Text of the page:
1st Workshop 2015, Berlin
After a year of planning the 1st international workshop on spine loading and deformation, organized by Hendrik Schmidt and Aboulfazl Shirazi-Adl, materialized with a total of 75 participants from 14 countries around the globe at Julius Wolff Institute of Charité – Universitätsmedizin Berlin during 3 days of July 2-4, 2015.
The objective of the workshop was set to bring together researchers working in different related disciplines and fields of application in health care, biological sciences, biomechanics and ergonomics in order to share, discuss and explore the potentials of their research works on spine. The topics centered around measurements and computations of trunk loads and motions in static and dynamic activities with the focus on the lumbar and thoracic spines.
More than 50 renowned experts were initially contacted. Submitted abstracts were evaluated and authors of accepted ones were invited to both present their work at the meeting and submit an original paper for consideration in a special issue of the Journal of Biomechanics. In total 33 talks were presented and 25 research papers accepted for publication in the special issue.
Journal of Biomechanics, SI: Spine Loading and Deformation,
Volume 49, Issue 6, Pages 813-982 (11 April 2016),
Edited by A. Shirazi-Adl, H. Schmidt and I. Kingma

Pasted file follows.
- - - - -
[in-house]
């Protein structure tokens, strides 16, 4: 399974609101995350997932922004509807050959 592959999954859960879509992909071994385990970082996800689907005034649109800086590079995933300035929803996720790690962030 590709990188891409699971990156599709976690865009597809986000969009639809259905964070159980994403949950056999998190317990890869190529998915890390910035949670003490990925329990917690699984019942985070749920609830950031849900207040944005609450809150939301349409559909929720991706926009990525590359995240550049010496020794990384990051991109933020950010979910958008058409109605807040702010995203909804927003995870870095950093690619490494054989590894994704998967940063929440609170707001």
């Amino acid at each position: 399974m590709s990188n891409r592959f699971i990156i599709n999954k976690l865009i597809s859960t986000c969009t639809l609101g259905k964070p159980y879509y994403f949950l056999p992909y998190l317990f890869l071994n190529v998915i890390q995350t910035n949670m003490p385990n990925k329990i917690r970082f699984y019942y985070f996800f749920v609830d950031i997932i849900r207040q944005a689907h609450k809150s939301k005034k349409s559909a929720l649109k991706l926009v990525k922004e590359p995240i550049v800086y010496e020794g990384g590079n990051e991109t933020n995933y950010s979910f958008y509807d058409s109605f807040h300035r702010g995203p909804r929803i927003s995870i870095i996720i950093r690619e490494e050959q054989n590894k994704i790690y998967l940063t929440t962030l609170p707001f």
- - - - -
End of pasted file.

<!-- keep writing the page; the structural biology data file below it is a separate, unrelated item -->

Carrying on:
The meeting ended with a podium discussion on four topics selected based on relevance to the materials presented at podium:
(1) What does the medical devices industry expect from spine biomechanists? Appropriateness of testing criteria and their dependence on the patient age, condition and lifestyle were discussed as related to the evaluation of relative safety and effectiveness of products.
(2) How accurately should we replicate in vivo physiological conditions in vitro? Issues on appropriateness of animal models, intact normal specimen versus degenerate and injured ones, preconditioning and specific objective of in vitro tests were debated.
(3) What is the role of the disc annulus interlaminar interface in disc function and failure? The crucial effects of ageing, disc-endplate interface, fluid content and nucleus pressurization were discussed.
(4) How to make full subject-specific trunk musculoskeletal models? Different aspects, from kinematics to material/structural properties and geometry, and the potential of various established and emerging technologies in providing the datasets needed both as input and for validation were discussed.